In addition to struggling like mad in Triple-A after struggling like mad in the majors, Stewart is getting older. He's 27 now. His #1 comparable on Baseball-Reference.com, Shane Andrews, was effectively finished by 28. Even if Stewart doesn't know who the heck Andrews is, he knows the story of Andrews by osmosis. That wall is closing in on him.
Or, to put it in a language that you nerds can understand:
In another column that has nothing to do with Stewart, that doohickey Han is holding might represent performance-enhancing drugs. But that has nothing to do with Stewart today, fortunately.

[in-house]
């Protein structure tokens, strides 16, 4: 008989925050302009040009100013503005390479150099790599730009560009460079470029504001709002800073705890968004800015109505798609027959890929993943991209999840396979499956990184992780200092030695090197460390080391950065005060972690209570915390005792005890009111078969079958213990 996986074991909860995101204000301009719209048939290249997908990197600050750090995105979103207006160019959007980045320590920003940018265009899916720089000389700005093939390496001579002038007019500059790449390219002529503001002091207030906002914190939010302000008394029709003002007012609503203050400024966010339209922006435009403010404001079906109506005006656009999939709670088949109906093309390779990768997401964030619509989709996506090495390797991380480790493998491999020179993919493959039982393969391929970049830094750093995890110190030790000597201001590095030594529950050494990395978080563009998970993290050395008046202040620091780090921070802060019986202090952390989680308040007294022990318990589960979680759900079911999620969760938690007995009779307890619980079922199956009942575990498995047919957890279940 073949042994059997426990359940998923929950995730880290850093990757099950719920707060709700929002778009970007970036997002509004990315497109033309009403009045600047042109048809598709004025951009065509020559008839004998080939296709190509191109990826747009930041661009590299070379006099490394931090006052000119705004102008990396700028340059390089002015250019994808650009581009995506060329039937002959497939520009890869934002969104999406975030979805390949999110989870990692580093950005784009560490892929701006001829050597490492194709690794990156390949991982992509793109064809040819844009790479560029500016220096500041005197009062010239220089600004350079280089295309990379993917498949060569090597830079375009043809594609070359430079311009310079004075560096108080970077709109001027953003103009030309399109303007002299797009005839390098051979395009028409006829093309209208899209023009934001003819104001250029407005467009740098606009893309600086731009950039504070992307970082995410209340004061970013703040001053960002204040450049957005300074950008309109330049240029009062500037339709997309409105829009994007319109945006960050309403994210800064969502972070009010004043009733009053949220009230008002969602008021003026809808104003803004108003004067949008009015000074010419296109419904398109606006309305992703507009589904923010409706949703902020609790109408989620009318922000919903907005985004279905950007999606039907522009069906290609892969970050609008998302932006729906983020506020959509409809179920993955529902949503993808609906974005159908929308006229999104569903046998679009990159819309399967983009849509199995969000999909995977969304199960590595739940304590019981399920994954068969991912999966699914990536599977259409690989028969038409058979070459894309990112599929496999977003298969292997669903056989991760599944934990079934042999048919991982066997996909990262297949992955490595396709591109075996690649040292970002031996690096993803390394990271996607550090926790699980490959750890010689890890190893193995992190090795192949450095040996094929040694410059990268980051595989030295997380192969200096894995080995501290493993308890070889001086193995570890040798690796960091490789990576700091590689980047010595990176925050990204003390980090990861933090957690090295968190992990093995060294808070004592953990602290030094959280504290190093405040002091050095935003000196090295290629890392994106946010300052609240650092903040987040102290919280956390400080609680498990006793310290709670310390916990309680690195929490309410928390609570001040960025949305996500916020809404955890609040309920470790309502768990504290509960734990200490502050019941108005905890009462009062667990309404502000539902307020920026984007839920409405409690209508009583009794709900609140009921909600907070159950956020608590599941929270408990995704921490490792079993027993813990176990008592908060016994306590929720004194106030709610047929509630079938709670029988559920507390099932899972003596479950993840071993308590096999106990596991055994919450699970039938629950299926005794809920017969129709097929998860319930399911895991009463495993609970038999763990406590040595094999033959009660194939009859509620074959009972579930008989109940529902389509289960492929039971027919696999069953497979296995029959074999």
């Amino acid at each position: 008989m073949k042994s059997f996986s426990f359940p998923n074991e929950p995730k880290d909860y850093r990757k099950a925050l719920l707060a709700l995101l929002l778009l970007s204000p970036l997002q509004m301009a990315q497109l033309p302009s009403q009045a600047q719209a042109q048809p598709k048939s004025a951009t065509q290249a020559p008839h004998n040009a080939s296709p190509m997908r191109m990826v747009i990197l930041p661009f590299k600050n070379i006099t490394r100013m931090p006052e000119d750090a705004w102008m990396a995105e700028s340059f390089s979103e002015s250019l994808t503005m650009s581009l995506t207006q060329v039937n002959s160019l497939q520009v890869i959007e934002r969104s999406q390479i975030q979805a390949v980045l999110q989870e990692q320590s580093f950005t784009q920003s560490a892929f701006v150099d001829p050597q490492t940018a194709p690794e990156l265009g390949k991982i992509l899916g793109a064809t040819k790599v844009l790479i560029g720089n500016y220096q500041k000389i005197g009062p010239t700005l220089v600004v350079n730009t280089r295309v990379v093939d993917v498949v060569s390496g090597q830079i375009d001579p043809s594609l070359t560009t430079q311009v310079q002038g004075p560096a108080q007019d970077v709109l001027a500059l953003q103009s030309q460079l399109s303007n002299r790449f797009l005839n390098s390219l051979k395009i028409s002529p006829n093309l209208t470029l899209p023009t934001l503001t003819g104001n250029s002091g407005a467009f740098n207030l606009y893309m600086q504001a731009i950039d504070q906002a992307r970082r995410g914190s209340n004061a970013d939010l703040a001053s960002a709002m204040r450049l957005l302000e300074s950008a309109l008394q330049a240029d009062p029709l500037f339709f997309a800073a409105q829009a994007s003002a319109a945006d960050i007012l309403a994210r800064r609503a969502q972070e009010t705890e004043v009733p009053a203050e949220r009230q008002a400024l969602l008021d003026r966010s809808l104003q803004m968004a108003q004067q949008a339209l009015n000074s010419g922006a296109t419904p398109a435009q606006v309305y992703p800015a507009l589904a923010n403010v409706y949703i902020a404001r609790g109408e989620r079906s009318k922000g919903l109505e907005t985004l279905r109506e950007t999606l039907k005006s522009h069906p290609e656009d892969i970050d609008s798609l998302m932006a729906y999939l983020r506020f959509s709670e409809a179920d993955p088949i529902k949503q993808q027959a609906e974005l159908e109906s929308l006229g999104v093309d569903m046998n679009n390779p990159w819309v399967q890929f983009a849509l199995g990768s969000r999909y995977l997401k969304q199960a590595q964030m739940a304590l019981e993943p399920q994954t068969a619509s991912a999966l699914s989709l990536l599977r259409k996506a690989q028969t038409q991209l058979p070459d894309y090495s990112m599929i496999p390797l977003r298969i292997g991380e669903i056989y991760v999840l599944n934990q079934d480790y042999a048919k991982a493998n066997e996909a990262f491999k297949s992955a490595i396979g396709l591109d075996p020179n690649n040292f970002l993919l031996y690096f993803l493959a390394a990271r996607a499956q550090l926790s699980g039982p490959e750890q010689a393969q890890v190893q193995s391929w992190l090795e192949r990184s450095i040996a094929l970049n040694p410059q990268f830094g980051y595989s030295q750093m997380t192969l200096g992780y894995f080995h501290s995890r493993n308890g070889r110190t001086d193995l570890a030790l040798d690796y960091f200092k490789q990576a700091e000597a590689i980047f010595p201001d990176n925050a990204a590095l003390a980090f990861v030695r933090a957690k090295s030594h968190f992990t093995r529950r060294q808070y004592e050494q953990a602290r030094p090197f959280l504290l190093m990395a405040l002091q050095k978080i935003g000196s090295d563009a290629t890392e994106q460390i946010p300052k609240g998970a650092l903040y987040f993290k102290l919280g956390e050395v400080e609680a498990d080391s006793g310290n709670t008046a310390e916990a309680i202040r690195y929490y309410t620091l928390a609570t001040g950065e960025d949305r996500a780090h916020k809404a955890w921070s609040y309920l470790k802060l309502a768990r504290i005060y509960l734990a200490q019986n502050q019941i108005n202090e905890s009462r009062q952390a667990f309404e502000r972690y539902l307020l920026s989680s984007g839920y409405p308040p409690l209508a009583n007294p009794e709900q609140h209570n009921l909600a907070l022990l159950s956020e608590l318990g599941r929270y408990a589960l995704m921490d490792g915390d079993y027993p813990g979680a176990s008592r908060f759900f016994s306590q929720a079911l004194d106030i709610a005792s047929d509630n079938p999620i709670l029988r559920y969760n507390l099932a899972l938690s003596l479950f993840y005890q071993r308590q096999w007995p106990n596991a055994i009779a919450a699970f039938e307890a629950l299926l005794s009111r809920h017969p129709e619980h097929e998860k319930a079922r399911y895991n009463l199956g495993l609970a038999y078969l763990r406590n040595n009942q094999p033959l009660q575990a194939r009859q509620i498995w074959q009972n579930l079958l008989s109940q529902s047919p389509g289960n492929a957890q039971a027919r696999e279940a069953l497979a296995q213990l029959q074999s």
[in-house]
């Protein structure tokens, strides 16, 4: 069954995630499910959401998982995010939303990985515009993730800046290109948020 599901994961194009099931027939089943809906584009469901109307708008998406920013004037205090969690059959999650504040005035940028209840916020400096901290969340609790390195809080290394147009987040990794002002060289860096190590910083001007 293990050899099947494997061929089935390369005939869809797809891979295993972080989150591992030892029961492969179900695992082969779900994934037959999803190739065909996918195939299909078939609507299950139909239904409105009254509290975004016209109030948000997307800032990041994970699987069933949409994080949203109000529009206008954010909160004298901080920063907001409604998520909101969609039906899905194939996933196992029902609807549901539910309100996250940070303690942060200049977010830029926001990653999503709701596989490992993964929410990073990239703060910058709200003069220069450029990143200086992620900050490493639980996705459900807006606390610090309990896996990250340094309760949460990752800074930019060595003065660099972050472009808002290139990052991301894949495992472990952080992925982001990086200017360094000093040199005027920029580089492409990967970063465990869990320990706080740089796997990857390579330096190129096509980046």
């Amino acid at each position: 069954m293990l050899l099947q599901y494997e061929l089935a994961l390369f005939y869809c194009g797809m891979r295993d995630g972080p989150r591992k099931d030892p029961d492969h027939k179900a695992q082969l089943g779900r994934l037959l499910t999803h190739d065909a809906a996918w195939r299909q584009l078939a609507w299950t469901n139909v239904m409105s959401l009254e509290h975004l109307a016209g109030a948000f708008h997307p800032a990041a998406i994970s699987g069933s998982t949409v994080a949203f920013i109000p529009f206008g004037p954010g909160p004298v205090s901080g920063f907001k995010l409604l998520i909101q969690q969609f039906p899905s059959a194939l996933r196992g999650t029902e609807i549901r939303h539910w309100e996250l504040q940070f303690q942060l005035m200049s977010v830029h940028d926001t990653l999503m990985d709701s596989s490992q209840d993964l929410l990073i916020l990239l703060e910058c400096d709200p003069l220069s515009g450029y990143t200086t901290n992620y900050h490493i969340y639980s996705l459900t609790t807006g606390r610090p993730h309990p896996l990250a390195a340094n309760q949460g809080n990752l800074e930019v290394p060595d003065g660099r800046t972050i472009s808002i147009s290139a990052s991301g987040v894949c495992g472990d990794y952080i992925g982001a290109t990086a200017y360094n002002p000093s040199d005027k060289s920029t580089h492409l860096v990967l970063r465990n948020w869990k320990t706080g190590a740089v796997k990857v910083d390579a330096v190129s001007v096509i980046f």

This isn't to say Stewart should take his grievances to Twitter. This isn't to say Stewart isn't guilty of being exceptionally bad at social media. If this were an office job, this would be the equivalent of grabbing his crotch and waggling at the regional supervisor when he or she was in the middle of a site audit. It was a stupid, horrible, unfortunate decision. Everyone knows you shouldn't do that.
But when it comes to people saying that he should shut up, put his head down, and start hitting before he mouths off ... I don't think any of us can really understand what it's like to be Ian Stewart right now. It's a cocktail of frustration, and most of us will never have to deal with any of the separate ingredients. No one should feel bad for the baseball players who have made several million dollars before they realize that something's wrong.
But we can feel a little sympathetic for them, at least. Where Ian Stewart has gone, I have most certainly never been. So I can't judge what he's saying now that he's there.